Dowerin is probably best known for the annual 'field days' that are held in the town.
In August each year the Dowerin Field Days attract farmers from near and far. It is one of the largest agricultural shows in the state. It all started in
1965 and at first was just an adjunct to the local agricultural show but after the first year it was obvious that the Field Days were to become the main attraction.
I first attended the Dowerin Field Days in 1984 when I was working for an agricultural software company called Country Soft. There were 373 exhibitors and over
20,000 people attended the show. By 1996 there were 680 exhibitors and 51,000 visitors. This is truly a remarkable event staged by what is quite a small and fairly isolated town.
Few West Australian football fans will not have heard the name Mal Brown. Although Mal only came to Dowerin at the age of six, he spent his formative years
there and went on to become a household name in Australian Rules Football.
By 1990 the widespread problem of land salinity was affecting land in the area and an action group was formed to help tackle the problem. In the space of two years the
group had planted 40,000 trees and continues to work to reduce salinity in the area.
Dowerin is located on a route now called the Pioneers Pathway. This is an alternate route from Perth to Merredin and encompasses the towns of
Goomalling, Dowerin, Wyalkatchem, Trayning, Nungarin, and Merredin.
First settled in 1895 (one source says 1897), Dowerin is said to be a corruption of the Aboriginal name 'Daren' which was given to lakes south of the town.
The first settlement started near the lakes but it was found the land there was unsuitable for the railway when it arrived and the town then moved to its present
location. The townsite was gazetted in 1907.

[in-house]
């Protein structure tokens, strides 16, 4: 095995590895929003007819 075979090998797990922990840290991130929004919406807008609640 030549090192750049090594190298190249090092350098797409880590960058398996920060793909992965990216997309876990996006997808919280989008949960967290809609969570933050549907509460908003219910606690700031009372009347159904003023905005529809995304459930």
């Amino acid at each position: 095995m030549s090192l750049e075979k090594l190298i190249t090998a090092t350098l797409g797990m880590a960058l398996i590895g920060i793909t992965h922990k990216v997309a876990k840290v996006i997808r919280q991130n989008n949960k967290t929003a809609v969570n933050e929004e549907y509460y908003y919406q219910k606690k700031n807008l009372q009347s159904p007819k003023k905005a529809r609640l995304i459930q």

The name Wuguni was first suggested for the site but Dowerin was already widely in use so that was the one that won out. The name may mean 'place of the
throwing stick' or it could be the Aboriginal name for the twenty eight parrot. The second explanation seems more likely as Aborigines often identified their tribes
with a totem animal and the Daren tribe was known to live in this area.
The site was first known as 'Tin Dog Creek'. This came about because many prospectors heading towards the goldfields stopped to camp by the creek and their
staple diet included tinned corned beef - known as tinned dog. The empty tins were left in piles by the creek and that was how the rather odd name came about.
Today 'Rusty' the tin dog sculpture (designed by local school students) guards the western entrance to town.
By 1901 the areas population was only 32 people, but the following year more settlers began to arrive. Without a railway, the first few years of farming in the district
were very hard but in 1906 the railway line finally arrived. The sleepers were originally made of salmon gum which termites seemed to find very palatable.
The damage was so great that it became known as the 'White Ant Line' and there are stories of passengers leaving the train to pick wildflowers as it crawled slowly
over the tracks. The line was rebuilt in 1912.
Initially the areas was part of the Goomalling Road Board district but in 1912 the Dowerin Road Board was formed.
At its peak, Dowerin had a population of about 1600, but modern farming techniques meant a much less labour intensive work load and the number of people in the
town gradually diminished.
TALL TALES AND TRUE
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Museum, Naaning Well, Namelcatchem Well, Tin Dog Creek walk trail, Rusty the tin dog.
BUILDINGS OF NOTE
Masonic Hall 1929, Uniting Church 1924, Anglican church 1939, Exhibition hall 1939, Anderson Hall 1909, Road Board office, 1912, Post office 1913,
Commercial Bank 1911, Commercial Hotel 1908, National Bank 1908, Museum 1915.
State : Central Wheatbelt
Federal : Durack
Postcode : 6461
Local Government : Shire of Dowerin
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